Giulio Gambelli at Il Colle
In honor of the late Giulio Gambelli, who worked first with Alberto Carli at Il Colle, and then with Alberto’s daughter Caterina, we recently received a few bottles of select vintages, all of which were crafted at the hands and palate of Giulio and Alberto. And though the origins of Il Colle date no further than 1972, the true story of its inception remains a bit of a mystery. One version of the origin story states that Alberto had purchased the vineyards with his wife, Ernesta, in 1972, yet it’s also been said that Alberto planted vines with Gambelli in 1972, only to surprise Ernesta as he lay dying with a cellar full of unsold vintages that the two men had made together. And while we might never get to the must of the story at the bottom of the barrel, we do have on hand the most recent vintage of Il Colle Brunello di Montalcino–2005–which happens to be the same year that Il Colle joined us here at T. Edward Wines.
Discovered at the age of 14 by Tancredi Biondo Santi for his precocious palate, Gambelli was then hired as a tasting assistant at the Enopolio Cooperative, one of the largest wineries in the region. Moving on to later advise estates with cult followings, such as Soldera since 1976, and Montevertine–Le Pergole Torte, Gambelli worked with Il Colle until his final vintage, 2011.
Known as maestro assaggiatore, a master taster, Gambelli championed Sangiovese as a grape with brilliant potential. At a time when most members of the then recently formed Consorzio del Vino Brunello di Montalcino (established in 1967) housed their cellars in old stables and stalls, Gambelli emphasized the importance of sanitation in the winery.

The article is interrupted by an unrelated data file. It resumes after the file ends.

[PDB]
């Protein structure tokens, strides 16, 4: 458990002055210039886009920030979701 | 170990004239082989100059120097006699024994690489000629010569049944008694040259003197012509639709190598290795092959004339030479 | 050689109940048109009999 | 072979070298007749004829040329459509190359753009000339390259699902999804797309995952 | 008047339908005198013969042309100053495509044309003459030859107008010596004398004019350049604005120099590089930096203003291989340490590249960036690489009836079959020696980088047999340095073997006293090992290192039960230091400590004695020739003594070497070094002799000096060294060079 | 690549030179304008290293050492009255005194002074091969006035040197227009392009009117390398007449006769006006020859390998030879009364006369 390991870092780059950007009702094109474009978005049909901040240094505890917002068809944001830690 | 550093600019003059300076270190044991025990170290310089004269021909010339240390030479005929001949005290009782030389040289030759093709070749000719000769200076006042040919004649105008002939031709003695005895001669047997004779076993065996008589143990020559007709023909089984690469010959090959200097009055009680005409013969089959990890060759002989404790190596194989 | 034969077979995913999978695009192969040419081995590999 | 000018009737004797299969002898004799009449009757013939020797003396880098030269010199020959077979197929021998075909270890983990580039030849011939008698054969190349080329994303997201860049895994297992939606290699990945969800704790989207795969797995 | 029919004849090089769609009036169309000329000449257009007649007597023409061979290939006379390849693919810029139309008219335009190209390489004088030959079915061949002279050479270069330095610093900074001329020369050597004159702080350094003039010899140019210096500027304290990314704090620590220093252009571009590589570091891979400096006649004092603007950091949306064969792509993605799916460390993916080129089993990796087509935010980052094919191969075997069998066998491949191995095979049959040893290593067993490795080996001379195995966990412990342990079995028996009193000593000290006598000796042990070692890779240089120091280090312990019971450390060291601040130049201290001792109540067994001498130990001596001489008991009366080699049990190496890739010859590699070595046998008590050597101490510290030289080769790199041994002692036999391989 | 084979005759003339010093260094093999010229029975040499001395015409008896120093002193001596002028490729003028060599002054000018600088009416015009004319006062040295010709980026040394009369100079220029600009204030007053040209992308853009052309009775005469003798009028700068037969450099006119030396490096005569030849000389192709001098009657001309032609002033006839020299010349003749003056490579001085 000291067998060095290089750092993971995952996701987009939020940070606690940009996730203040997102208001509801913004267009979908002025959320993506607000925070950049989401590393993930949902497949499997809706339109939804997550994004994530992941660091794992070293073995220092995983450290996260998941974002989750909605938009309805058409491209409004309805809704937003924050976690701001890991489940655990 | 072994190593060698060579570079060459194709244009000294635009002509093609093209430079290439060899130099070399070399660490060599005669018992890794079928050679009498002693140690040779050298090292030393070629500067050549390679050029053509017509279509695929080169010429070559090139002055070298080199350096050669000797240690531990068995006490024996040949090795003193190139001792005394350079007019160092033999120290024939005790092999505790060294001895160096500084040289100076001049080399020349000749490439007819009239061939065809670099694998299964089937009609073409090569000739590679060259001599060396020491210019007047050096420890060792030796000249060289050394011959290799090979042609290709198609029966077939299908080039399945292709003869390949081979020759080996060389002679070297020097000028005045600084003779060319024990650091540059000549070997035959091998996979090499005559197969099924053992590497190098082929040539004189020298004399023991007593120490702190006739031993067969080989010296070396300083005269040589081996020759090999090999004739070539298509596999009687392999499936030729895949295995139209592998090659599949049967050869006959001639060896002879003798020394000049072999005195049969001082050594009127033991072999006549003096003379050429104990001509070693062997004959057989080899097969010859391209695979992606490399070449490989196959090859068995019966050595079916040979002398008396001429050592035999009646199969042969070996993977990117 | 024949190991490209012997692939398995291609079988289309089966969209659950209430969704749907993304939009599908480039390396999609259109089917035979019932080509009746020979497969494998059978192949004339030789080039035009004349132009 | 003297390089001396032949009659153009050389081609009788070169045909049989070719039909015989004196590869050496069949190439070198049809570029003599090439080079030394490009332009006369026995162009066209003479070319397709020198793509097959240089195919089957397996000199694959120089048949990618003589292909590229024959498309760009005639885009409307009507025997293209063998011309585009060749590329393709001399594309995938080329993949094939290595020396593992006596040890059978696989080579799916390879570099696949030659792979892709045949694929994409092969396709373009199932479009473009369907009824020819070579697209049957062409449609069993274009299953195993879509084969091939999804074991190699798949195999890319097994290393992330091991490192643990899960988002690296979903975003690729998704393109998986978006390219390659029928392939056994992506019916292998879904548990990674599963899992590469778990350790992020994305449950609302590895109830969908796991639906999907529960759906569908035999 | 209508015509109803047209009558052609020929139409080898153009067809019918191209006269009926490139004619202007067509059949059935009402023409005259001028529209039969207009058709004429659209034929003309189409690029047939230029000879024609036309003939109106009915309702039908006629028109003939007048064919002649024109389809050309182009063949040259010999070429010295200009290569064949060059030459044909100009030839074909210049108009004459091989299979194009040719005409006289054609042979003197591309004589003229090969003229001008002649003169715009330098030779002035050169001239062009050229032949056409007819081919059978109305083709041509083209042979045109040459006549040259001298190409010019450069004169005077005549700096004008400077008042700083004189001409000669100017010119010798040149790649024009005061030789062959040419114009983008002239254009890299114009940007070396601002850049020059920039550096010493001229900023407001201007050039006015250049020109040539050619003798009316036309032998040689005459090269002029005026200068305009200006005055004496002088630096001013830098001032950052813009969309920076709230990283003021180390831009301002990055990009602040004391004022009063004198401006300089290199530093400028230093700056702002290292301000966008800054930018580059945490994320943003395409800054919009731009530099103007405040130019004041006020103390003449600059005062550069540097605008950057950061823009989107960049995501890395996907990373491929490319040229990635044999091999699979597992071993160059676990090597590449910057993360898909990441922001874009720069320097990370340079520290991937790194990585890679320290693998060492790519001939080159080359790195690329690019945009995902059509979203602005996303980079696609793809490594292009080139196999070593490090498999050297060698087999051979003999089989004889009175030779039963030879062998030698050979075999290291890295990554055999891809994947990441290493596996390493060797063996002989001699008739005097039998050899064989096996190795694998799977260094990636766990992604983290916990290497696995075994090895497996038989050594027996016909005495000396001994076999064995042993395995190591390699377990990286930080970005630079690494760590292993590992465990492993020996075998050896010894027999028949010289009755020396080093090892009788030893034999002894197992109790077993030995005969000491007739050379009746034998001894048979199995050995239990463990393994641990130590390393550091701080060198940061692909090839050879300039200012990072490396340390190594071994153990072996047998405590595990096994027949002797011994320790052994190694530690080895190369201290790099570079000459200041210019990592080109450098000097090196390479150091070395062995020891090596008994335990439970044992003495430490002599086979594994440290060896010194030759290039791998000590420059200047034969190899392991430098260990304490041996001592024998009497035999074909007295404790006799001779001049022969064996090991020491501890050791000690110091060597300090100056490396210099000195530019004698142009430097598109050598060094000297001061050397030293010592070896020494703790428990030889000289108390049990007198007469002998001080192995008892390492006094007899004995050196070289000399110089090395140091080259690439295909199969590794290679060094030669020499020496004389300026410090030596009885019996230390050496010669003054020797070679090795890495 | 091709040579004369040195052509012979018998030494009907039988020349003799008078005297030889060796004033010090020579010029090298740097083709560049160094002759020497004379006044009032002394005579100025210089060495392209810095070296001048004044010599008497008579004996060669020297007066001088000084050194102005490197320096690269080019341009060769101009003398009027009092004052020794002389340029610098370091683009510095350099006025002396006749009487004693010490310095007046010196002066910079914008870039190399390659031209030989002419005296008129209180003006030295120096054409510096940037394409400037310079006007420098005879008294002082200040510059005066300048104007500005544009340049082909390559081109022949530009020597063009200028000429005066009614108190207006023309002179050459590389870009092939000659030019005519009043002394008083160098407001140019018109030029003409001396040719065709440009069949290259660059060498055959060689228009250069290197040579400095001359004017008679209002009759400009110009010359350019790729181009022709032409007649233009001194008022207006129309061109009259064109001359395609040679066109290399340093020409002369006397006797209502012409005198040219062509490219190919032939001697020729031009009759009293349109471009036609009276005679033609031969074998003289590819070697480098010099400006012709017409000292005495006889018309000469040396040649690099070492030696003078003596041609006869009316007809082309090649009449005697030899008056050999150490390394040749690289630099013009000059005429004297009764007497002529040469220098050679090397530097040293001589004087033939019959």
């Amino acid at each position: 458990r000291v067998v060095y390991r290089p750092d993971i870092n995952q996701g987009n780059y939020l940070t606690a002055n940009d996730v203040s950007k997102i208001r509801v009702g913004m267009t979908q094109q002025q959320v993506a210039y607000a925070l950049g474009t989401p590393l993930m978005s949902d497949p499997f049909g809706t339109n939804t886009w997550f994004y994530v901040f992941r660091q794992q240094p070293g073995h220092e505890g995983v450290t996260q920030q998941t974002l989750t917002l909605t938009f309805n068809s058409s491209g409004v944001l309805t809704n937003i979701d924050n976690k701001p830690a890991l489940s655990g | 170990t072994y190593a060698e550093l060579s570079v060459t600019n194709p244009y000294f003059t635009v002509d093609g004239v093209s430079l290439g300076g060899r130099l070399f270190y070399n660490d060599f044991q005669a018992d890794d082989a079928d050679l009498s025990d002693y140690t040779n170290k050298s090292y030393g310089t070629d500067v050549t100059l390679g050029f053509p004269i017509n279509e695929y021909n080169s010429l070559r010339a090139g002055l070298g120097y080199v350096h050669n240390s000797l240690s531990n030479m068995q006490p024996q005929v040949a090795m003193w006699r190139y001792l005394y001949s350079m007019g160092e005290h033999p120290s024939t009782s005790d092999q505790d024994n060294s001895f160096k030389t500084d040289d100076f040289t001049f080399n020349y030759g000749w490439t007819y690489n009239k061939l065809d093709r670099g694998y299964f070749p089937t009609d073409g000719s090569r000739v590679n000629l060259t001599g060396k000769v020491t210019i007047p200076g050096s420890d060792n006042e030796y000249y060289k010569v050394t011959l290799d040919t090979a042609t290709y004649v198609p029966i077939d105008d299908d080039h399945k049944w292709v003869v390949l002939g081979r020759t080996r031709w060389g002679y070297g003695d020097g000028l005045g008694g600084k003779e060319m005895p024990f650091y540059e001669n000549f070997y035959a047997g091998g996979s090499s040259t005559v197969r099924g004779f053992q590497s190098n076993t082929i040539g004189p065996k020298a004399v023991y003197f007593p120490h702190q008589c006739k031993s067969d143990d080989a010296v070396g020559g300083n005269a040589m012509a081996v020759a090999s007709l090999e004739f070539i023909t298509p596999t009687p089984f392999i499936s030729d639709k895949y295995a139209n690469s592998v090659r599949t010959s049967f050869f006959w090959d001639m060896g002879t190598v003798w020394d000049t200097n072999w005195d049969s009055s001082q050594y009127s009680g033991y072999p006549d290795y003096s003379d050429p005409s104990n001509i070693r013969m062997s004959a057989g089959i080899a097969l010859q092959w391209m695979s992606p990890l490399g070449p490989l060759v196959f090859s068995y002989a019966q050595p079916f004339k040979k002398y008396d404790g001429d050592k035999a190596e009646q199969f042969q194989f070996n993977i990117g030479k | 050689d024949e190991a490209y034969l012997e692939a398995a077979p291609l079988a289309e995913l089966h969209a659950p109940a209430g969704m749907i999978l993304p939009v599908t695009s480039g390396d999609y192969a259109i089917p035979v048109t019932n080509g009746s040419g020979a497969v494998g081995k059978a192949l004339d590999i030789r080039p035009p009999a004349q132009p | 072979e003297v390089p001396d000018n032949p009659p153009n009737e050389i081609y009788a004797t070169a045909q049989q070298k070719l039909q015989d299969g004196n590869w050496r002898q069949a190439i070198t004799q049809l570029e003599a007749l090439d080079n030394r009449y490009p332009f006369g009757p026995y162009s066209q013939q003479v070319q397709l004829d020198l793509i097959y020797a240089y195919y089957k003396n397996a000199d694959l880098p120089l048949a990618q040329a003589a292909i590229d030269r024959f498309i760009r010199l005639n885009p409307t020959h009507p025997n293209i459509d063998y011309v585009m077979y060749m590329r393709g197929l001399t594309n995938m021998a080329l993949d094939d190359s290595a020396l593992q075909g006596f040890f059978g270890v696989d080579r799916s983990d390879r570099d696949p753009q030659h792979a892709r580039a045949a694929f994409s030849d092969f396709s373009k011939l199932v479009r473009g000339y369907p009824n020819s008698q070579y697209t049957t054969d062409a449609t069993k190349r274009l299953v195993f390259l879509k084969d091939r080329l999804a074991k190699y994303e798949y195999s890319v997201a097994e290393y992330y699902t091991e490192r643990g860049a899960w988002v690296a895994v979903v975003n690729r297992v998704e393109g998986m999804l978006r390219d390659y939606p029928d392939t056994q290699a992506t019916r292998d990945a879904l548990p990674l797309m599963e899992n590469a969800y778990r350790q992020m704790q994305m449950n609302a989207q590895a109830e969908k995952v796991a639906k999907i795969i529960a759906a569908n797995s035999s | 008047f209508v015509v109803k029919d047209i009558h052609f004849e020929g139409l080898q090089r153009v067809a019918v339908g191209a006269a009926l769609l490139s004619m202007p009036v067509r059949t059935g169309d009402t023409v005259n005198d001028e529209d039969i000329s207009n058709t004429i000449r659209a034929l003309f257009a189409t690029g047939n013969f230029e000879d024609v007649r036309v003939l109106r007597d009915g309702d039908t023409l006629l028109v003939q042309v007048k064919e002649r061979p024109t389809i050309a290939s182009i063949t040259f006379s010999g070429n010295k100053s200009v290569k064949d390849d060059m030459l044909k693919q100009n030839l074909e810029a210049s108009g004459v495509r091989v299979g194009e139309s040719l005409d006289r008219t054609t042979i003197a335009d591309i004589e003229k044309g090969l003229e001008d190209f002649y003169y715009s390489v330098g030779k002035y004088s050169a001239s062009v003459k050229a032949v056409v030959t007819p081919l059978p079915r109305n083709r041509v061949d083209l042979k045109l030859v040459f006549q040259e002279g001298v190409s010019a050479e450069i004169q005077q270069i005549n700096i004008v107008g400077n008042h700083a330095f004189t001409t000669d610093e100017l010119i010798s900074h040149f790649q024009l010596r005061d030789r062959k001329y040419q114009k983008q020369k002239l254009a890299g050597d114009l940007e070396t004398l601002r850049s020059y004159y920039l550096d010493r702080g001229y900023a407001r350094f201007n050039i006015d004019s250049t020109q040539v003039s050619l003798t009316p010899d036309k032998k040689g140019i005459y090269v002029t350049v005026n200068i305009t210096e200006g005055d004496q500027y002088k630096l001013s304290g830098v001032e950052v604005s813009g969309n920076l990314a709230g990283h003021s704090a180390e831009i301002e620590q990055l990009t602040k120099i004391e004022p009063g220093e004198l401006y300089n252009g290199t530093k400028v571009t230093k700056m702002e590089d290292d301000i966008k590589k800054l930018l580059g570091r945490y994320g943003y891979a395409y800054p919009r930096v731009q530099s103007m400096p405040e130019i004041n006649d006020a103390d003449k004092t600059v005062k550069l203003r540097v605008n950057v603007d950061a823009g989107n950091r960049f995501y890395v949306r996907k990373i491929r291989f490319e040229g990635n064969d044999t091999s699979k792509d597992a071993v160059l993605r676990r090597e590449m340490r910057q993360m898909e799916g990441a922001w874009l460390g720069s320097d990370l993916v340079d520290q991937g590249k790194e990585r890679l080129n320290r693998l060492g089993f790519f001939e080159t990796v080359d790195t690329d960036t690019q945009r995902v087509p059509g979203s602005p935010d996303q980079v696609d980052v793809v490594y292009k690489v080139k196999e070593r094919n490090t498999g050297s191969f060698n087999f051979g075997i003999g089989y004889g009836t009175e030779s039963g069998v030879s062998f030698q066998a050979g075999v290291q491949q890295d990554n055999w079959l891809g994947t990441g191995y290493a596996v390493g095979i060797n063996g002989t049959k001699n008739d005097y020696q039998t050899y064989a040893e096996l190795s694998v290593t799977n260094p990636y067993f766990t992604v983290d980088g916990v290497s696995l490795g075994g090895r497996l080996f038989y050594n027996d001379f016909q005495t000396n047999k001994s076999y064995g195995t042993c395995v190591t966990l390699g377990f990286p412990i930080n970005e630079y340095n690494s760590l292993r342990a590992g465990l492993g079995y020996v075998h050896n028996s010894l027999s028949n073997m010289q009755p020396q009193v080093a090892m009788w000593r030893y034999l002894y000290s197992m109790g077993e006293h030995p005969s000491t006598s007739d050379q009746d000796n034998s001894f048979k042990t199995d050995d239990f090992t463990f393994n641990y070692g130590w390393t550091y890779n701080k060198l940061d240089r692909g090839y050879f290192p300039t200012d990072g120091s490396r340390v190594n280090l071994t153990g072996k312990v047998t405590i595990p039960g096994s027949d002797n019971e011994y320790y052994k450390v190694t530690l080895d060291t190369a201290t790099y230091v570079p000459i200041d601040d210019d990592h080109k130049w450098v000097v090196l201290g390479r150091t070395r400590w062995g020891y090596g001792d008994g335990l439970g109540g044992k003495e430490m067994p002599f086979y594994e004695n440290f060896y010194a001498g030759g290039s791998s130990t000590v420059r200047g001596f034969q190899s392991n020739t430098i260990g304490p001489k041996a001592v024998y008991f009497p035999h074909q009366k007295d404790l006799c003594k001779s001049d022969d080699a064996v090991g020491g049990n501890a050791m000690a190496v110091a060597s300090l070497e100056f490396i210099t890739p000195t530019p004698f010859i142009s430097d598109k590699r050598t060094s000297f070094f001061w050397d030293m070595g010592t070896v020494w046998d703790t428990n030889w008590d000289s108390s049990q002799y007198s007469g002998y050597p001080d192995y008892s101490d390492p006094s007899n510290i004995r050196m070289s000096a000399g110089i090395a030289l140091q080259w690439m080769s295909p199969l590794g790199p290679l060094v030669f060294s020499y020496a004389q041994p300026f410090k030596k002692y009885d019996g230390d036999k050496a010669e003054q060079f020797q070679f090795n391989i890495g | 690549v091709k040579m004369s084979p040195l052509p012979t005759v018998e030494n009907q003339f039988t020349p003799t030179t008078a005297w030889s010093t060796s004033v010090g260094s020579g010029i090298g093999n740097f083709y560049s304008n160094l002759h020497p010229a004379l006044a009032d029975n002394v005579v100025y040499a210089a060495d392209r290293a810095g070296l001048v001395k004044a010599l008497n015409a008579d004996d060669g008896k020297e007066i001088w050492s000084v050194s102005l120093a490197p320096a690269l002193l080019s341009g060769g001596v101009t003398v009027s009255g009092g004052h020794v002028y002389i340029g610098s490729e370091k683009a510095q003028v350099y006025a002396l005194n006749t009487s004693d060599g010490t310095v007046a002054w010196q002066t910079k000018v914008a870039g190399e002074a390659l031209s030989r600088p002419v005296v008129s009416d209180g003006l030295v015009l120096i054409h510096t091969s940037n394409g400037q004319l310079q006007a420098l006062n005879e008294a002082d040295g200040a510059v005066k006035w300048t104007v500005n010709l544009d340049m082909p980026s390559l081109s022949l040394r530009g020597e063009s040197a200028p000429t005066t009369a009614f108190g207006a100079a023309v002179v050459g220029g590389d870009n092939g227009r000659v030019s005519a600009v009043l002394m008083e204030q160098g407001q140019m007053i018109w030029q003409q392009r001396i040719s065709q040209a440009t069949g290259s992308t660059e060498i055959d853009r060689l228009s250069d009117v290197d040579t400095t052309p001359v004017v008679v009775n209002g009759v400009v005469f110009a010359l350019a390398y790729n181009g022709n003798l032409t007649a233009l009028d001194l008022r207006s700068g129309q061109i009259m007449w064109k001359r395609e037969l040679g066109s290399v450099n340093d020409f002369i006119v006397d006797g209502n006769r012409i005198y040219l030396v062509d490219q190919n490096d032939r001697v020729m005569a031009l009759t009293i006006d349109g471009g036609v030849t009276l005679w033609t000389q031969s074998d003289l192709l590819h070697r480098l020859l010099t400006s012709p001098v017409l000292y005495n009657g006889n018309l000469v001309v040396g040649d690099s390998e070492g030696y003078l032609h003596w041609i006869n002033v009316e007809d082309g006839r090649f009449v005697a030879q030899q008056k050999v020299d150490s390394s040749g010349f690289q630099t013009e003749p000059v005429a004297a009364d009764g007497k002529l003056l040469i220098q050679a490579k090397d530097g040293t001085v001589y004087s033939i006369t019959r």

One of the “small jewels in Montalcino’s original growing area” (Kerin O’Keefe’s Brunello di Montalcino), Il Colle was once a part of Conti Costanti’s Colle al Matrichese, a property that sits at a high altitude of 400-450 meters. Yielding delicate wines, the fruit of these vineyards came to be blended with grapes from a more southern vineyard–in Castelnuovo dell’Abate at 220 meters–that the family had purchased in 1998.
Working with Gambelli, Alberto adhered strictly to Gambelli’s traditional techniques, as did Caterina who took over the rustic winery when Alberto passed away in 2001. Employing natural yeasts, no temperature control, long maceration on skins, and no filtering, Alberto aged his Brunellos in Slavonian botti. ”The winery has changed very little in the past 35 to 40 years,” says Greg Reeves, our Italian Portfolio Director. ”Allowing the vineyard to express itself in a clean environment, Gambelli was all about tradition. No external factors could affect the wine, other than the vineyard and the vintage.”
With Caterina still committed to practicing the techniques of Gambelli, no wine is released before it’s ready. The Brunello di Montalcino spends at least four years in the barrel and one year in bottle, and so the 2006 is due to arrive in the fall. For those who are interested in the older vintages, please inquire, as we still have a few bottles in stock.